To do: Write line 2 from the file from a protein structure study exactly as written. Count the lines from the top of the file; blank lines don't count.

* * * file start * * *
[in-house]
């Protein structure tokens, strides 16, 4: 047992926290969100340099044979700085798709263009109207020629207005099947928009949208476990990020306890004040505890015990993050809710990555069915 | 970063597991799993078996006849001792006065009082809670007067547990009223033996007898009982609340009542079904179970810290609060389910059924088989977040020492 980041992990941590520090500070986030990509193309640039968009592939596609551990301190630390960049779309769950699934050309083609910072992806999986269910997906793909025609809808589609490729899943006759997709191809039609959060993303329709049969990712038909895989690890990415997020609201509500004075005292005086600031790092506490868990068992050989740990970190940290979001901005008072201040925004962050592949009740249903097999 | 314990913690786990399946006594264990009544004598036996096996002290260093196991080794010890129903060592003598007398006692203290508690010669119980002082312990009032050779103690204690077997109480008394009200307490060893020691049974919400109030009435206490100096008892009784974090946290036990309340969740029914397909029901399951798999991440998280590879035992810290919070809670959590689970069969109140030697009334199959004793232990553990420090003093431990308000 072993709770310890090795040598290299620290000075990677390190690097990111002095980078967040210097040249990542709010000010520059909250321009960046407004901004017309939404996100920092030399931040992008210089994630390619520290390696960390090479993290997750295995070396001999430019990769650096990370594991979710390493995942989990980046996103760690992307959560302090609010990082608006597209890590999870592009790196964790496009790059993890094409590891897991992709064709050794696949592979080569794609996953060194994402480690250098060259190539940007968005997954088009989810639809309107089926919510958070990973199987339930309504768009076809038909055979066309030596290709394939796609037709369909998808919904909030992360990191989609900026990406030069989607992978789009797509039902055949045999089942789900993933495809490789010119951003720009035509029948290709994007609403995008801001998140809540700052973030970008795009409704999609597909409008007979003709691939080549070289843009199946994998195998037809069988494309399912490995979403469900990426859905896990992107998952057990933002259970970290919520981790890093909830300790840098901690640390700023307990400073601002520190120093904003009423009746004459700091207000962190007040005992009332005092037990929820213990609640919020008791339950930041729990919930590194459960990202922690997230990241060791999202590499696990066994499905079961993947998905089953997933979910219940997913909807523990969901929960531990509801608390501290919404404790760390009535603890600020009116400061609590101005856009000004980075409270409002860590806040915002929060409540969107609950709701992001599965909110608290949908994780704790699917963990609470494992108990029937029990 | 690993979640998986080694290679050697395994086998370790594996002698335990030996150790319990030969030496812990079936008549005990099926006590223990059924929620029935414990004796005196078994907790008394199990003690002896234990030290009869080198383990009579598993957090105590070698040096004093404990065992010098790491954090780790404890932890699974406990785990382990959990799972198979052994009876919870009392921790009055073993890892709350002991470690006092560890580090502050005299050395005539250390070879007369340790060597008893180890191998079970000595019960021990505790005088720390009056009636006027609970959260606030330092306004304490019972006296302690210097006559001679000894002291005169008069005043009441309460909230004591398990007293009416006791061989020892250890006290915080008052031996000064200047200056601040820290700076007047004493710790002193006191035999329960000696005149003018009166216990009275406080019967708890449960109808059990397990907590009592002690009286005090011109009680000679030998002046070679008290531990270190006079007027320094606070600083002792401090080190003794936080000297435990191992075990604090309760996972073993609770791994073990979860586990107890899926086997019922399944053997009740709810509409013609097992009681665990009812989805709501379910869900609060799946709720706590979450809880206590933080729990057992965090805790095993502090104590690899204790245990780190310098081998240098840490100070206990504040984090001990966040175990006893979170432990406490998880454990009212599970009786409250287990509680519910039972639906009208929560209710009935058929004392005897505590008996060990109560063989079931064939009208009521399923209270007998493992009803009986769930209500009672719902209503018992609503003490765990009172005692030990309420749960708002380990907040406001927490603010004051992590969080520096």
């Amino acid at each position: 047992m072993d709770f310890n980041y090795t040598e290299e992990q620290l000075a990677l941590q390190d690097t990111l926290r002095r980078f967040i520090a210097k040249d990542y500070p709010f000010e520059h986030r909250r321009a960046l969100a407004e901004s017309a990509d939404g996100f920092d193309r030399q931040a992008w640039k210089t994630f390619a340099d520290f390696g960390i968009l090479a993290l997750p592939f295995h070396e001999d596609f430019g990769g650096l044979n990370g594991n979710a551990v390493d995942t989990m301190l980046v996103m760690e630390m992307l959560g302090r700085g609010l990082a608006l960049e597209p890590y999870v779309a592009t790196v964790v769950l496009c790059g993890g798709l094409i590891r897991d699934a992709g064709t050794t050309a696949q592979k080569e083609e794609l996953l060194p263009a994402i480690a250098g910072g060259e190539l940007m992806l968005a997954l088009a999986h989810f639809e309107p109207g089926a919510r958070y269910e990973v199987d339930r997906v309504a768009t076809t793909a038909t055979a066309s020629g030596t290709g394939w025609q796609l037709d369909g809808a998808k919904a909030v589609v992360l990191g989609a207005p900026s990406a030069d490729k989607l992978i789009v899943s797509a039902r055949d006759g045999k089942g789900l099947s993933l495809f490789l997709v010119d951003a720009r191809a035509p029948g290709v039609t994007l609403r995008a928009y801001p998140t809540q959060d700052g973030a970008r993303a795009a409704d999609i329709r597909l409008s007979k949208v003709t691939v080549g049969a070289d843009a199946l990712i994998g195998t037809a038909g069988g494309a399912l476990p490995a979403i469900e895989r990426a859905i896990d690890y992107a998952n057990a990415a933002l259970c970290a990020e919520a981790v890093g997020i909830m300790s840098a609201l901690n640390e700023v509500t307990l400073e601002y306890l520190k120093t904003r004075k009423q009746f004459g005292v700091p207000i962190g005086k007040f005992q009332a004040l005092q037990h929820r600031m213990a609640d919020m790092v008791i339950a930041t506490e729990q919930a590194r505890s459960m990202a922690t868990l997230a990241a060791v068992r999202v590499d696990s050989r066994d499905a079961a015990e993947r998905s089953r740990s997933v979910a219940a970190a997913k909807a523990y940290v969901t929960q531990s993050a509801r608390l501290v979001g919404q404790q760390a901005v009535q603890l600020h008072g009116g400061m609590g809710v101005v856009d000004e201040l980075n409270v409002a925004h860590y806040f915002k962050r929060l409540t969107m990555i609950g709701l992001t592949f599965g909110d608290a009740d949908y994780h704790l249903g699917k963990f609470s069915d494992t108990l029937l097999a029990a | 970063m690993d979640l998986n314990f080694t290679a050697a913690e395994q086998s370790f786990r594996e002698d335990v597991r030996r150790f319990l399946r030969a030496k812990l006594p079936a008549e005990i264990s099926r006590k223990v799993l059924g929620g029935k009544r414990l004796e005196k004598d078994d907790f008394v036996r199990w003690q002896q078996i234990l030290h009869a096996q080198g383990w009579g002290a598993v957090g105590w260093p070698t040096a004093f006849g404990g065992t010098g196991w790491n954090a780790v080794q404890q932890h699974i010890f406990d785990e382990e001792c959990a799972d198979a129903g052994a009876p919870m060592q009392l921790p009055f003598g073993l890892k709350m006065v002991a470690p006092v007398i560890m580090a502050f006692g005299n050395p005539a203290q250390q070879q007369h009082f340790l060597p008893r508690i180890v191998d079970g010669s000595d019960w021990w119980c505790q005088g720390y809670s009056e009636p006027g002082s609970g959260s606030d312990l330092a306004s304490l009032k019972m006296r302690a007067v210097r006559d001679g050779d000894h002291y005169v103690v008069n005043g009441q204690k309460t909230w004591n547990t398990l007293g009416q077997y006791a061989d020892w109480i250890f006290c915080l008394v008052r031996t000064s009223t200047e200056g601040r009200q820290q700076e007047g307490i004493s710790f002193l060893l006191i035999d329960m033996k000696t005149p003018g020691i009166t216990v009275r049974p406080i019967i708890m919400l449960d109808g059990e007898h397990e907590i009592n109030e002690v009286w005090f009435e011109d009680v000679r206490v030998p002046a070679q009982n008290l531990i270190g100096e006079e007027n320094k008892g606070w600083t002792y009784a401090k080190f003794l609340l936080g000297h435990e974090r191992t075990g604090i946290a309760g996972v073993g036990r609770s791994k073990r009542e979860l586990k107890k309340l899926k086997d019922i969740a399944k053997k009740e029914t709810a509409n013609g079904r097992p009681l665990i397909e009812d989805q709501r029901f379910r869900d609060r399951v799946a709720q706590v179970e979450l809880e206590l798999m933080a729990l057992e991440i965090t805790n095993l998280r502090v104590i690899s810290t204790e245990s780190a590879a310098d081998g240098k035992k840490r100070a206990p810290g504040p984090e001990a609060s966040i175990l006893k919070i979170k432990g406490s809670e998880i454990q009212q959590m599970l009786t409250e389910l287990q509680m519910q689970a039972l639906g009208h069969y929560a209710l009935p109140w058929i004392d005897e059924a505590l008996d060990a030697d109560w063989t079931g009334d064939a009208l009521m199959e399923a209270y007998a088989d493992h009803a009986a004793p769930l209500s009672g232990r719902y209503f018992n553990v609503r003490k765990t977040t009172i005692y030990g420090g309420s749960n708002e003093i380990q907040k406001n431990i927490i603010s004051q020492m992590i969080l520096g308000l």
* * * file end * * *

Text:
């Protein structure tokens, strides 16, 4: 047992926290969100340099044979700085798709263009109207020629207005099947928009949208476990990020306890004040505890015990993050809710990555069915 | 970063597991799993078996006849001792006065009082809670007067547990009223033996007898009982609340009542079904179970810290609060389910059924088989977040020492 980041992990941590520090500070986030990509193309640039968009592939596609551990301190630390960049779309769950699934050309083609910072992806999986269910997906793909025609809808589609490729899943006759997709191809039609959060993303329709049969990712038909895989690890990415997020609201509500004075005292005086600031790092506490868990068992050989740990970190940290979001901005008072201040925004962050592949009740249903097999 | 314990913690786990399946006594264990009544004598036996096996002290260093196991080794010890129903060592003598007398006692203290508690010669119980002082312990009032050779103690204690077997109480008394009200307490060893020691049974919400109030009435206490100096008892009784974090946290036990309340969740029914397909029901399951798999991440998280590879035992810290919070809670959590689970069969109140030697009334199959004793232990553990420090003093431990308000 072993709770310890090795040598290299620290000075990677390190690097990111002095980078967040210097040249990542709010000010520059909250321009960046407004901004017309939404996100920092030399931040992008210089994630390619520290390696960390090479993290997750295995070396001999430019990769650096990370594991979710390493995942989990980046996103760690992307959560302090609010990082608006597209890590999870592009790196964790496009790059993890094409590891897991992709064709050794696949592979080569794609996953060194994402480690250098060259190539940007968005997954088009989810639809309107089926919510958070990973199987339930309504768009076809038909055979066309030596290709394939796609037709369909998808919904909030992360990191989609900026990406030069989607992978789009797509039902055949045999089942789900993933495809490789010119951003720009035509029948290709994007609403995008801001998140809540700052973030970008795009409704999609597909409008007979003709691939080549070289843009199946994998195998037809069988494309399912490995979403469900990426859905896990992107998952057990933002259970970290919520981790890093909830300790840098901690640390700023307990400073601002520190120093904003009423009746004459700091207000962190007040005992009332005092037990929820213990609640919020008791339950930041729990919930590194459960990202922690997230990241060791999202590499696990066994499905079961993947998905089953997933979910219940997913909807523990969901929960531990509801608390501290919404404790760390009535603890600020009116400061609590101005856009000004980075409270409002860590806040915002929060409540969107609950709701992001599965909110608290949908994780704790699917963990609470494992108990029937029990 | 690993979640998986080694290679050697395994086998370790594996002698335990030996150790319990030969030496812990079936008549005990099926006590223990059924929620029935414990004796005196078994907790008394199990003690002896234990030290009869080198383990009579598993957090105590070698040096004093404990065992010098790491954090780790404890932890699974406990785990382990959990799972198979052994009876919870009392921790009055073993890892709350002991470690006092560890580090502050005299050395005539250390070879007369340790060597008893180890191998079970000595019960021990505790005088720390009056009636006027609970959260606030330092306004304490019972006296302690210097006559001679000894002291005169008069005043009441309460909230004591398990007293009416006791061989020892250890006290915080008052031996000064200047200056601040820290700076007047004493710790002193006191035999329960000696005149003018009166216990009275406080019967708890449960109808059990397990907590009592002690009286005090011109009680000679030998002046070679008290531990270190006079007027320094606070600083002792401090080190003794936080000297435990191992075990604090309760996972073993609770791994073990979860586990107890899926086997019922399944053997009740709810509409013609097992009681665990009812989805709501379910869900609060799946709720706590979450809880206590933080729990057992965090805790095993502090104590690899204790245990780190310098081998240098840490100070206990504040984090001990966040175990006893979170432990406490998880454990009212599970009786409250287990509680519910039972639906009208929560209710009935058929004392005897505590008996060990109560063989079931064939009208009521399923209270007998493992009803009986769930209500009672719902209503018992609503003490765990009172005692030990309420749960708002380990907040406001927490603010004051992590969080520096």